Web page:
2/29/2004 8:01 PM
Note from a new member of the founding committee
Paul and I have had a bit of discussion over the past few days about positioning, from a marketing perspective, the efforts of this group so that funding and other support may be acquired and sustained.
Some of the points we've discussed are tailoring the vocabulary and concepts of the material to a reading and comprehension level that typical decision briefings in government and industry target - i.e., communicating with an 8th grade audience.
In line with that, Paul and I discussed positioning and presenting the material in several stages, each of which is intended to gain agreement from the audience (i.e., the proverbial "getting to yes" in sales).
The stages are:
1. NEED. Discover: a) the needs the customer states/expresses, and b) the unstated needs the customer does not see or for which they assume there is no solution, in that order.
This entails identifying who the decision makers (stakeholders) and their influencers are, just as described in the Appreciation/Influence/Control (AIC) of W. E. Smith, the author of the "Wholeness" document in OntologyStream’s memeticScience Groove's files tab.
The technique I've used to approach identifying stakeholders and their "win" strategies fits well when planning, implementing, and improving meetings, training, projects, and community/social change efforts. The file describing this technique will be in the File tab, and will be called "Meeting Management". I believe it fits nicely with the AIC approach.
I categorized the structure of the whole endeavor (i.e., AIC "Appreciation") in terms of: location, organization, organization unit, function, process, and resource subjects. Each of these subjects has a catalog of more specific terms about these subjects (i.e., a taxonomy). See slide 10 at
Each subject in these six taxonomies is used to describe the "content and context" of each other subject, which seems to match to the "Influence" aspect of AIC.
The AIC control seems to come into play when considering the endeavor's "Function" in question in terms of: a) functional guidance (i.e., policy, process, procedure, templates, metadata, constraints, tools), b) functional assignment (i.e., responsibility, authority, and budget, by appointed leader, by organization unit, by organization, and by location), and c) functional operations, packaged as the following "purpose" item. See slides 85 and 86 at the above URL.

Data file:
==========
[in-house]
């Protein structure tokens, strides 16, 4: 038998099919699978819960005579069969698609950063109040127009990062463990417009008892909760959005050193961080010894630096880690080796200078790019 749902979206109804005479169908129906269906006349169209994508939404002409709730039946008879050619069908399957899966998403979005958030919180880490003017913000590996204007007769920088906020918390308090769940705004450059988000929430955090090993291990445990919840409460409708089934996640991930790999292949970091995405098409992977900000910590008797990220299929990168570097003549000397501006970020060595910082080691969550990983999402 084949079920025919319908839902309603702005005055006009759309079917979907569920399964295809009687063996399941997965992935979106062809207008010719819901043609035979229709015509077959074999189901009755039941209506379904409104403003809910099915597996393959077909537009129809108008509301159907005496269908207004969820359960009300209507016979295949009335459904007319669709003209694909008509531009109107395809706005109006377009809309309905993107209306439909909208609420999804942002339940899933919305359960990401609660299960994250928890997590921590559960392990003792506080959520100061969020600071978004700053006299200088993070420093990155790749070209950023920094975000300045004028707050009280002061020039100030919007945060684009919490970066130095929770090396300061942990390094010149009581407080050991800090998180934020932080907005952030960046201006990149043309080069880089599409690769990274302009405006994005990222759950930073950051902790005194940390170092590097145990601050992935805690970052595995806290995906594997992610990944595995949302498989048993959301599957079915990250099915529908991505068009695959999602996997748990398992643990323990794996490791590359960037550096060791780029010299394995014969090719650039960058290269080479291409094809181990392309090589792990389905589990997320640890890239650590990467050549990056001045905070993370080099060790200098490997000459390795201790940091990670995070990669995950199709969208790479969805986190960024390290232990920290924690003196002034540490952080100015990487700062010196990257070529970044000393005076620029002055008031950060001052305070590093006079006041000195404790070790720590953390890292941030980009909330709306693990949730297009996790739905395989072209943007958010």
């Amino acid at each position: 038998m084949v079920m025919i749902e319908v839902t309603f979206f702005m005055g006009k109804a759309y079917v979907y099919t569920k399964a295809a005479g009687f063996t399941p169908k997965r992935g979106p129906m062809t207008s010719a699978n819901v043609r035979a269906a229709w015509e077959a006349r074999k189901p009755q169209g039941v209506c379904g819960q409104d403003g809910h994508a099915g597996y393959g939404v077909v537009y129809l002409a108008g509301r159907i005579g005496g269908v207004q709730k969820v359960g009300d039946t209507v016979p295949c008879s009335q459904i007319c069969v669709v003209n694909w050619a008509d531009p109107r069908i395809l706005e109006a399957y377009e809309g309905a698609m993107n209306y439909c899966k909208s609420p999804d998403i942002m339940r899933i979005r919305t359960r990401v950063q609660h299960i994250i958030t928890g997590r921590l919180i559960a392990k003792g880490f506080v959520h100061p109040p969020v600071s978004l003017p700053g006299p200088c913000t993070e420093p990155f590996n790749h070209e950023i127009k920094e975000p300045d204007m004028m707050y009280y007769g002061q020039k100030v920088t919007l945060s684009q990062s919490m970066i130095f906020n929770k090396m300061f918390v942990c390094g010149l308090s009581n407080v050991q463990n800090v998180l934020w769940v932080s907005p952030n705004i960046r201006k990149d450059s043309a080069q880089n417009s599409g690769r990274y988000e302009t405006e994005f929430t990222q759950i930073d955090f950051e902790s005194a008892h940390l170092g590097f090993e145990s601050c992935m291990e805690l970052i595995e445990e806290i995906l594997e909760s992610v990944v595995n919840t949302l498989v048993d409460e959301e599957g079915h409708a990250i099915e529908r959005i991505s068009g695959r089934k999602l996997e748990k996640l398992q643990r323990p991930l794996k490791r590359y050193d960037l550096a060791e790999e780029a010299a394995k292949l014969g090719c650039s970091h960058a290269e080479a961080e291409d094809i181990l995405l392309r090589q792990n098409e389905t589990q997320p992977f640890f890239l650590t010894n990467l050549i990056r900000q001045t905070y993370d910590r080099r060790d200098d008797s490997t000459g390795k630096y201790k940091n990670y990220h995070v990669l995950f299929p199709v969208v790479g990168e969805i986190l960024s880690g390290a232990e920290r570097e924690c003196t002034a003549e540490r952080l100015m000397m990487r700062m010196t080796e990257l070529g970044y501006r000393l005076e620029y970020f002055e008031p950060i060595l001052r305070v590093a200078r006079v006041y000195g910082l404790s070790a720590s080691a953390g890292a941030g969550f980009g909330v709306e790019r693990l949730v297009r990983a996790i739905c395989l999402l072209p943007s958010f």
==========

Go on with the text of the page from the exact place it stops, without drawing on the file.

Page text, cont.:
2. PURPOSE. Describe your purpose (your mission, vision, goal, objectives, performance measures, strategies, plans, initiative projects, recurring operations) in terms of those needs. See slide 68 at the above URL.
(To quote W. E. Smith in the above "Wholeness" document, "purpose, not wealth, authority or knowledge, is the source of power... Identifying the purposes to be served, finding those whose needs are addressed by that purpose, and pursuing that purpose over a whole time cycle provide the potential power underlying accomplishment of purpose. Every Purpose creates a power field).
3. POSSIBLE. Identify how it is possible technically to achieve the purpose and satisfy the stated and unstated needs. This involves showing, in simple terms and/or diagrams, where the awareness of what is possible currently lies (client currently believes what?), and where what we are proposing is beyond that common awareness, but still quite technically doable (as proven by science, technology, best practice, etc.).
4. FEASIBLE. Identify that what we intend to do in satisfying the needs is possible economically (i.e., feasible), in relatively modest operation and investment funding levels, given the features, functions, and benefits to be attained.
5. PRACTICAL. Identify that pursuing satisfaction of these needs in the way we propose is common sense, self-evident, demonstrable, capable of being achieved, and not theoretical or speculative. Also identify that the plan(s) to achieve the purpose will deliver useful information and/or capabilities at each stage, as well as at the conclusion of the plans.
6. ACCEPTABLE. Identify the political, cultural, and personal "wins" that will come from satisfying the needs, and identify how to mitigate the perceived loss to those who feel threatened by the changes the plans' implementations will entail. From the first step of this positioning effort, this has to be considered as the critical milestone that must be passed in order to begin plan implementation.